July 1, 2022
A Christmas Miracle

A Christmas Miracle

Miracle on 34th Street

I’d like to share with you a story of Christmas generosity and sacrifice. In my humble opinion, the hand of God is firmly in control of these events.

It is always with a certain amount of trepidation that I make requests for contributions, having been raised in a family where fierce independence was among the most important of values. Nonetheless, as a Catholic deacon, I have seen magnitudes of need that are far beyond my personal means to solve. The needs of families of prisoners to whom I minister, during the Christmas season, are well beyond that threshold, but I nonetheless felt the need to swallow my pride and reluctance and ask.

I am blessed to serve at a parish of great generosity. Nevertheless, if there were any doubt in my mind about this, their response to my Christmas appeal put any doubt to rest. In fact, their generosity was so touching that an “angel” associated with the St. Vincent DePaul Justice Initiative, the organization responsible for the volunteers serving the prisoners, decided to match their contributions dollar for dollar! That generous response made it possible for us to give a Christ-centered Christmas to more than 2 dozen families. I’m certain that the vast majority of these families will never forget the packages they received. I say this from a certain amount of personal experience. Many years ago, a Catholic family reached out to my family during a particularly rough period. They saw that we had everything we needed to make our holiday the best that it could be, and even though I haven’t seen those people in many years, I have never forgotten what they did. At one point, I tried to pay them back for their kindness. They wouldn’t hear of it! I am personally and tremendously grateful for those who have enabled me to instead, “Pay it forward.” I feel certain that at least some of the families that we help will in fact reach out to others, and sooner, rather than later.

There is a post script to this story. As most of you who are reading this are aware, the prayers of the Mass have changed significantly, beginning on the First Sunday of Advent. As a result, a new Sacramentary (the book containing the prayers of the Mass prayed by the priest) is needed for all celebrations of Liturgy. We needed a new Sacramentary for Communion Services and Masses at the prison. As some of you may know, these books are very expensive. The smallest and least ornate cost hundreds of dollars, the most ornate, many times more.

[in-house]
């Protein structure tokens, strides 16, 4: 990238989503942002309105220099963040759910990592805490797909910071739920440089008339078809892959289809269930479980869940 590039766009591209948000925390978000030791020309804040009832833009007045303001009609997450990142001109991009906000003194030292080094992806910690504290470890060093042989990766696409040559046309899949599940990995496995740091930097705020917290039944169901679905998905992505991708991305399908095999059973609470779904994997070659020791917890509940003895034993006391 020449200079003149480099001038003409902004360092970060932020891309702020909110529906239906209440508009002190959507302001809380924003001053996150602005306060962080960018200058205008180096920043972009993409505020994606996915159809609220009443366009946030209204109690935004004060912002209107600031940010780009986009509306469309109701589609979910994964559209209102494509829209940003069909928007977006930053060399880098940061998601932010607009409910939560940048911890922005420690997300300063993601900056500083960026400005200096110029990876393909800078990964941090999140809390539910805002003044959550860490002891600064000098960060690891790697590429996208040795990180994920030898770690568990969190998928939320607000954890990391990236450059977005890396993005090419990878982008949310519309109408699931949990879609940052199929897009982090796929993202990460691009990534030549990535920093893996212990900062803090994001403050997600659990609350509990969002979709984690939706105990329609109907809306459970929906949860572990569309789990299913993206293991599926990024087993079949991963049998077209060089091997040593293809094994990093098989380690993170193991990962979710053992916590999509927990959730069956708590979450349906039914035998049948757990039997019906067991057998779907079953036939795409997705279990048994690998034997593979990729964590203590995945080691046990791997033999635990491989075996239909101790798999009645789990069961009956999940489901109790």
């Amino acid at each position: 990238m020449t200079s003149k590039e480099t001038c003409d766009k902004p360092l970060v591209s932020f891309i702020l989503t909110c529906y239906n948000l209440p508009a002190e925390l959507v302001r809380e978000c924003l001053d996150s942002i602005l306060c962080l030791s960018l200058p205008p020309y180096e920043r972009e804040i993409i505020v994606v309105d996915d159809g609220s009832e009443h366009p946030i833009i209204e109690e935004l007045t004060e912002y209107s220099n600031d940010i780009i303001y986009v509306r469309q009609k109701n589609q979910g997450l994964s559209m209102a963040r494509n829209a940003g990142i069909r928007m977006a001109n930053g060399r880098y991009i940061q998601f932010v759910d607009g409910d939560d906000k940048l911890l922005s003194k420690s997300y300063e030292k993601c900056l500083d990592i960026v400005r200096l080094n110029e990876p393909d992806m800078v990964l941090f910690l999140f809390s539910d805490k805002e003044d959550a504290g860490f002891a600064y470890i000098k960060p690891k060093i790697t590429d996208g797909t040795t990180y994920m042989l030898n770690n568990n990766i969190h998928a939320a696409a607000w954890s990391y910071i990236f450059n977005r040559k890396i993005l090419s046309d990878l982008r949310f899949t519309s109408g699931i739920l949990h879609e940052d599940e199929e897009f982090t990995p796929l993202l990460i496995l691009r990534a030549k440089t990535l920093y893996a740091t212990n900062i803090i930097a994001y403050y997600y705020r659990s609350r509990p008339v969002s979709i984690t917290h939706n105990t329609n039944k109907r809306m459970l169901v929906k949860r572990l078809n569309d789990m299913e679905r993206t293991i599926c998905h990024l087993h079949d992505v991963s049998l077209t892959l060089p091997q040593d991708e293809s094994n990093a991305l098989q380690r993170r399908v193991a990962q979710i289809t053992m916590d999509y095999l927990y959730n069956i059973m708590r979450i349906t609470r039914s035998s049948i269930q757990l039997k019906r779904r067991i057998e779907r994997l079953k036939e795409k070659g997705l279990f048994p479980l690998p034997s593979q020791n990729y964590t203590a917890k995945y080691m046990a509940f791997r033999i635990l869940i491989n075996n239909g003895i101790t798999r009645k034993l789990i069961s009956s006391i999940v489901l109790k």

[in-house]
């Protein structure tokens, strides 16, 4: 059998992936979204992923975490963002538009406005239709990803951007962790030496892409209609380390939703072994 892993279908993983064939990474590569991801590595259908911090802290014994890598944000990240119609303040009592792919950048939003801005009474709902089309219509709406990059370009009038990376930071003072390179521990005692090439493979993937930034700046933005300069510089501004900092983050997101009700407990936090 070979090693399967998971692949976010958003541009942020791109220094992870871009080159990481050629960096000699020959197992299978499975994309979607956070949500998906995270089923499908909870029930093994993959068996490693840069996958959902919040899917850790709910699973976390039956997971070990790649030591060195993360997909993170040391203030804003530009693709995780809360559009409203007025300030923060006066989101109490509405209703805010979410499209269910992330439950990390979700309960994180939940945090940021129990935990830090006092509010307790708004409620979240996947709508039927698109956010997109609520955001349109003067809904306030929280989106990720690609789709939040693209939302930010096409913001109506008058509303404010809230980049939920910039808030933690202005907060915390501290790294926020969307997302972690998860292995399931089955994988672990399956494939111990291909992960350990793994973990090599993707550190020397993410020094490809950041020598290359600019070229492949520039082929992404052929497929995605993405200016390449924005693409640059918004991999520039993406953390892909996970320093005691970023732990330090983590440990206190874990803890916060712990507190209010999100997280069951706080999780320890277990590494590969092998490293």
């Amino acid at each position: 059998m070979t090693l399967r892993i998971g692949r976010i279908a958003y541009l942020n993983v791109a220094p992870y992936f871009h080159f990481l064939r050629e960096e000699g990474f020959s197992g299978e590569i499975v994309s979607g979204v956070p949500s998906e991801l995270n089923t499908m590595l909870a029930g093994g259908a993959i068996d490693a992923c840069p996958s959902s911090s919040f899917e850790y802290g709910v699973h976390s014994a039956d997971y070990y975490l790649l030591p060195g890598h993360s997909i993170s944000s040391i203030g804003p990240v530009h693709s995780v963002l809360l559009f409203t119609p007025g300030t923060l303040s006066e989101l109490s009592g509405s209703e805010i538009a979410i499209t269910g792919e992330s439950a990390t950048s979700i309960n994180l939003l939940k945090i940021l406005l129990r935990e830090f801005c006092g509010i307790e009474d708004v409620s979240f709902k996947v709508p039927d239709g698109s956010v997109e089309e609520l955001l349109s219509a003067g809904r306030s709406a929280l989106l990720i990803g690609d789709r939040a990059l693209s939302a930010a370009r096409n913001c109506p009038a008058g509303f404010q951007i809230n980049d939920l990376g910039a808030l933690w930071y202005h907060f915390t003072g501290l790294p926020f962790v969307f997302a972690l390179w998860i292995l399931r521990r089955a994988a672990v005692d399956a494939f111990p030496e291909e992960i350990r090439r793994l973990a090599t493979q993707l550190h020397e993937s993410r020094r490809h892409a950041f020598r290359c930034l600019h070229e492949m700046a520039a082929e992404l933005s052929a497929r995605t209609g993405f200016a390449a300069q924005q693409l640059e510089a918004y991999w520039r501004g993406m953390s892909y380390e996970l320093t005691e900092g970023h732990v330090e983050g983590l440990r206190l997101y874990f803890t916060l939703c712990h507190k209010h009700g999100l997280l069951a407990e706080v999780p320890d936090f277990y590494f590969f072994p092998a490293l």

It seemed a given that prisoners, who typically earn between 75 cents and a dollar an hour, and are not permitted to have significantly more, even if a relative is willing to provide more, would not be able to afford such a book. I approached a benefactor, with whom I have done a many thousands of dollars of business over many years, and asked if he would donate the funds to purchase the book that our priest volunteer had requested, the “deluxe” edition, if you will. He agreed.

I carried the book into the prison that I visit regularly, a few days later, to use for Mass. Imagine my surprise when I saw a New Roman Missal, already set up, on the altar. I asked the Worship Leader, an inmate who is serving an extremely long sentence, effectively though not officially, a life sentence, where the new Sacramentary came from. He replied that there are many inmates in the facility who owe him many favors.  He cashed them all in to buy the book. In essence, he spent something in excess of six months’ prison wages so that we could have a proper Sacramentary for proper worship services.

I could hardly look such a “gift horse” in the mouth. I thanked him profusely, and carried our book back out.  With my pastor’s permission, I executed a trade. I gave the Missal intended for my facility to my parish in exchange for the one that had been on our altar.  That Missal has now gone to the Medium Security facility for women, equivalent to the one for men that I visit. Christ can now be preached to hundreds more so that they can change their lives.

Indeed, this has been a blessed Christmas, with generosity multiplied many times. I have expressed my thanks to the congregation, but wanted to also memorialize it here. Jesus told us, “Whatever you do for the least of My brethren, you do for Me.” (Matthew 25:40) Truly, one can argue that my “other” flock truly fits the description, “least of My brethren.” A devoted flock answered this call of Christ to honor the occasion of His birth.  May their generosity be returned to them a hundred fold, and may their spirit inspire others.

Have a blessed and happy New Year.

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Written by
Deacon Daniel Gonos